My husband has the weirdest looking nose in the world. It is round the way baby potatoes are and slightly raised up, the ridge of his nose is fairly short. His nose is not his only unique characteristic. He is a mild mannered, patient, good-natured and very compassionate; He constantly gives money to every single panhandler we encounter on the streets of Vancouver. To the point where some pan handlers know us already and smile at us from a distance. He can’t say no to anybody who asks for help. I mean he has put up with me for 12 years for Pete’s sake. My parents believe that he deserves a medal for that. I am really not that bad, plus I think that my husband enjoys the challenge of taming a wild woman. One day he will figure out a way.
I used to think that my husband was pretty unique until I met his mother. It was a bit freaky meeting her at first. I felt I was talking with a shorter version of my husband only he was wearing a dress and a head scarf ….. I mean she. He really looks lots like his mom, not just the nose but the same eye brows, the same eyes, the same thick short fingers.
I met Alia (my mother in law) for the first time after two years of marriage. We decided to visit my husband’s home town of Mash-had which is a small Palestinian town out side of Nazareth in the Galilee, north of Israel. To say I was nervous about meeting my in-laws for the first time would be an understatement. We were picked up at the airport by a brother and a cousin. As we drove into Mash-had, Alia was standing in the doorway of their house waiting to greet her son, apparently she had been standing there for an hour. My husband jumped out of the car to greet her. There in the doorway she hugged her son, only because of the height difference she was hugging his waist. They embraced for about 10 minutes. It was very sweet.
“I am not from Mash-had” was one of the first things she told me. “ I am from Kufer Kana.” Kufer is colloquial Palestinian Arabic for village and Kana is the biblical Kana where Jesus performed the miracle of turning water to wine. She told me how difficult it was for her to move to Mash-had at first, how things here are different and the people are different too. “It is hard being a foreigner all my life by I got used to it.” She told me. Yeah! I could relate to her feelings, I have been a foreigner all my life as well. Turns out that Kufer Kana is a 15 minute walk from Mash-had. Since Mash-had in on a hill top you could see Kufer Kana by standing on the top of the house roof. Essentially she can wave to her sister in Kufer Kana from her house roof every morning. The two villages didn’t seem that different to my tourist eyes, but to her they were worlds apart.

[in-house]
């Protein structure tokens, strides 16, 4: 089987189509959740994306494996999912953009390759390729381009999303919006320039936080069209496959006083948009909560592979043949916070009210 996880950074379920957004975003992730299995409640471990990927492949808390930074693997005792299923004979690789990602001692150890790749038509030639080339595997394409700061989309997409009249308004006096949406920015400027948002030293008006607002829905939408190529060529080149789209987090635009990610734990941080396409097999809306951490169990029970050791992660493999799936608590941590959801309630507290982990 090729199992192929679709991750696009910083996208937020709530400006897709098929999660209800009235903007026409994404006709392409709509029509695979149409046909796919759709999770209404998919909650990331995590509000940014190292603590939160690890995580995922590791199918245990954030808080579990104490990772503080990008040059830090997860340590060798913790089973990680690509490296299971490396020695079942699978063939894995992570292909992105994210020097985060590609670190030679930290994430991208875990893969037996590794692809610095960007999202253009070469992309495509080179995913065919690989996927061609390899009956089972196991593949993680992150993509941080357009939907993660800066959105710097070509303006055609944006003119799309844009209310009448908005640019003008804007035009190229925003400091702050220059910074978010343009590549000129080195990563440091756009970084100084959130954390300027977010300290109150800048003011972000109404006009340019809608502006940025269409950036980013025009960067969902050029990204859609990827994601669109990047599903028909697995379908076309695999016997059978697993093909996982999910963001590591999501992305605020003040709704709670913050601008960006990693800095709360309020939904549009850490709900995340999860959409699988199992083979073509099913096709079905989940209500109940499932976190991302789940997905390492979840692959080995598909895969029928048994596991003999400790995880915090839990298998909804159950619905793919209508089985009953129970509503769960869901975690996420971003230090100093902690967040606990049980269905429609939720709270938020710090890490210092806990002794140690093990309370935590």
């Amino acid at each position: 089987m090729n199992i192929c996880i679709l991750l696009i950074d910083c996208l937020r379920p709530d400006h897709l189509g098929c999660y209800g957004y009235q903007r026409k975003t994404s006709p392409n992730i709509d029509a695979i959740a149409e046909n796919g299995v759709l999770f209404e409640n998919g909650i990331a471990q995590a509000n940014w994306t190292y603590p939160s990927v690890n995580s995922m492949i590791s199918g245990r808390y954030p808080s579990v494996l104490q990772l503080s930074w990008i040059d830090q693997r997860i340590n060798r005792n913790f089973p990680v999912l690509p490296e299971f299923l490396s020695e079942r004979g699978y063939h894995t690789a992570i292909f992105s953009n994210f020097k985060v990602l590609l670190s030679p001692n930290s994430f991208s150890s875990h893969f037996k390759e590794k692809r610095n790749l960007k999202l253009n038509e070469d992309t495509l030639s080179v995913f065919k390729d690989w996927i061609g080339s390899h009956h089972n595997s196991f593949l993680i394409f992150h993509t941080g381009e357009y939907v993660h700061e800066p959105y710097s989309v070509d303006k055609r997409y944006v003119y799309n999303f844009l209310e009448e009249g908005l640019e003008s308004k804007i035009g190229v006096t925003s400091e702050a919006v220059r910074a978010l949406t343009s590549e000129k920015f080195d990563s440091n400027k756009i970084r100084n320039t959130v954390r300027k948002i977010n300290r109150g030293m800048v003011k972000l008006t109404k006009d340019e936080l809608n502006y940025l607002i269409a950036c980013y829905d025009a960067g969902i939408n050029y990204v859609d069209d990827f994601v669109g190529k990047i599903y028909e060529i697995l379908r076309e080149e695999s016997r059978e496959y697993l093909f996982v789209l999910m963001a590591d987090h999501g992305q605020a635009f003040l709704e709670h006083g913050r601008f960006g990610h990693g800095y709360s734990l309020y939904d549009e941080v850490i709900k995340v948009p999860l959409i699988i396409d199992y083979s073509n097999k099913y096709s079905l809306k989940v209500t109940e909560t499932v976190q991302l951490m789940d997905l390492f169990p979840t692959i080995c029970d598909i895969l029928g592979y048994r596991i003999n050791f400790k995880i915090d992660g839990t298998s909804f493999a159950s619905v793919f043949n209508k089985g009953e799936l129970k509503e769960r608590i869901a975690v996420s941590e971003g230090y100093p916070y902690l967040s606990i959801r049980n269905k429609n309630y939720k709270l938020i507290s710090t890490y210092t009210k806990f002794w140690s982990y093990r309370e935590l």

Alia raised nine children, 5 girls and 4 boys. In 1948 when Israel confiscated lands from Palestinians, the land left wasn’t enough to support the family. My father in-law had to look for work in far away cities like Haifa, Tiberius and even Tel-Aviv. He would be gone sometimes for weeks. Alia would be left alone to raise the kids and farm the land. In the early days she had to walk an hour every morning to get a daily military permit to work in her own land then walk home, get the kids ready for school before she started farming work. At night all the kids would sit around a kerosene lamp doing their homework. My husband remembers that it would get so noisy sometimes that he couldn’t hear himself talk. He also remembers that his mother rarely ever raised her voice on any of her kids. There was no rest for this woman, even on days she gave birth, she had to get up, get dinner ready and work the land the next day with a new born baby in hand. In a town where it is common for boys as young as 12 to join the work force, Alia pushed all her children to finish their education. 8 out of 9 finished high school and most of them went on to get higher education. Alia has the highest percentage of educated offspring in all of Mash-had, something that has been a great point of pride for her. The fact that she herself was illiterate and didn’t receive any schooling makes me admire her that much more.
“You married the best of my children” she told me once while we were alone in the kitchen. She told me that my husband as a boy was the most mild mannered of the children and that he caused the least amount of trouble. He also would help her out in house work from a very young age. I wish I had told her that he is the one most like her. Alia spoke in very low voice, it was more like a whisper. You had to strain in order to hear her talk. She had a very unique laugh, she would start by making this sound “hmmmmmmm”, and then she would laugh with her whole body, like little children. One day she asked me to show her the gold that my husband gave me upon our marriage. It is customary in Arabic culture for the groom to buy piles of gold for the bride. When I showed her my wedding ring, “That is it!” she exclaimed. “I wouldn’t have agreed to merry him just for that”. I tried to explain to her that we didn’t have much money when we got married and couldn’t afford to waste much on jewelry. Few days later she presented me with jewelry she bought for me. “Every bride should have new jewelry, here, this is for you”.
Alia had many unique characteristics, besides the nose, she never gossiped about other people, a very unique feature for an Arab women. I never heard her say anything negative about anybody. When she couldn’t think of anything positive to say she would say nothing. She was kind and generous to everybody including young children. When I asked about how difficult it must have been to raise 9 children, she told me that if it was up to her she would have had 9 more. Wow!
Alia passed away on Dec 19th , 2003. None of my children inherited the unique nose but hopefully they will inherit some of her other unique characteristics. I will always remember her standing in the doorway of her house waiting longingly for her son.